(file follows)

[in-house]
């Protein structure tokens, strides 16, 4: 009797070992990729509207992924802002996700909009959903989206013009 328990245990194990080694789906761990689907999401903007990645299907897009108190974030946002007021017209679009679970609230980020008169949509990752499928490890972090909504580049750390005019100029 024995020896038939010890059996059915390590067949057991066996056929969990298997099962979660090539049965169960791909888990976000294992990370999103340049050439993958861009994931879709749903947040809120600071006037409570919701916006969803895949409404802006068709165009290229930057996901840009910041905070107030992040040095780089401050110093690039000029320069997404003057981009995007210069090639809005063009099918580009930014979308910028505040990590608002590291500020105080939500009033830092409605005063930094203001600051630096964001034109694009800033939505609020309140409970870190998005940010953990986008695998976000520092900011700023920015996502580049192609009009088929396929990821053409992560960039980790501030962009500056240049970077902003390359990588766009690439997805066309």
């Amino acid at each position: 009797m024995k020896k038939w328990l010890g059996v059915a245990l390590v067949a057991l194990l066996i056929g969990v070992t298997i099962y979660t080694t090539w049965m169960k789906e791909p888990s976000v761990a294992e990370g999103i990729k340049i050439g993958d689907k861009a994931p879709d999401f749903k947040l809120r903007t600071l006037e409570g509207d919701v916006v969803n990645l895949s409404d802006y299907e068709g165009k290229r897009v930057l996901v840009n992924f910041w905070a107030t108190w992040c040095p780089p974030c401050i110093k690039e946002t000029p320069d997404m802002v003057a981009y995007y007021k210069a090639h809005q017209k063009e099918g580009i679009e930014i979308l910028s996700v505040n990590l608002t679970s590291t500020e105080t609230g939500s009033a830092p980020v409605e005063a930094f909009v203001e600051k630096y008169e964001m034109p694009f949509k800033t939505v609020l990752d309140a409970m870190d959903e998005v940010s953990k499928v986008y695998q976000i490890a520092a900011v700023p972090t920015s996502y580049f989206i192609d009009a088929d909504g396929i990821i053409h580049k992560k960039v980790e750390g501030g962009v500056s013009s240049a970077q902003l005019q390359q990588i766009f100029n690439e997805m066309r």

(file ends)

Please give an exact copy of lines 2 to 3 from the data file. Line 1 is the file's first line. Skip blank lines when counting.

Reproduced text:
């Protein structure tokens, strides 16, 4: 009797070992990729509207992924802002996700909009959903989206013009 328990245990194990080694789906761990689907999401903007990645299907897009108190974030946002007021017209679009679970609230980020008169949509990752499928490890972090909504580049750390005019100029 024995020896038939010890059996059915390590067949057991066996056929969990298997099962979660090539049965169960791909888990976000294992990370999103340049050439993958861009994931879709749903947040809120600071006037409570919701916006969803895949409404802006068709165009290229930057996901840009910041905070107030992040040095780089401050110093690039000029320069997404003057981009995007210069090639809005063009099918580009930014979308910028505040990590608002590291500020105080939500009033830092409605005063930094203001600051630096964001034109694009800033939505609020309140409970870190998005940010953990986008695998976000520092900011700023920015996502580049192609009009088929396929990821053409992560960039980790501030962009500056240049970077902003390359990588766009690439997805066309």
């Amino acid at each position: 009797m024995k020896k038939w328990l010890g059996v059915a245990l390590v067949a057991l194990l066996i056929g969990v070992t298997i099962y979660t080694t090539w049965m169960k789906e791909p888990s976000v761990a294992e990370g999103i990729k340049i050439g993958d689907k861009a994931p879709d999401f749903k947040l809120r903007t600071l006037e409570g509207d919701v916006v969803n990645l895949s409404d802006y299907e068709g165009k290229r897009v930057l996901v840009n992924f910041w905070a107030t108190w992040c040095p780089p974030c401050i110093k690039e946002t000029p320069d997404m802002v003057a981009y995007y007021k210069a090639h809005q017209k063009e099918g580009i679009e930014i979308l910028s996700v505040n990590l608002t679970s590291t500020e105080t609230g939500s009033a830092p980020v409605e005063a930094f909009v203001e600051k630096y008169e964001m034109p694009f949509k800033t939505v609020l990752d309140a409970m870190d959903e998005v940010s953990k499928v986008y695998q976000i490890a520092a900011v700023p972090t920015s996502y580049f989206i192609d009009a088929d909504g396929i990821i053409h580049k992560k960039v980790e750390g501030g962009v500056s013009s240049a970077q902003l005019q390359q990588i766009f100029n690439e997805m066309r």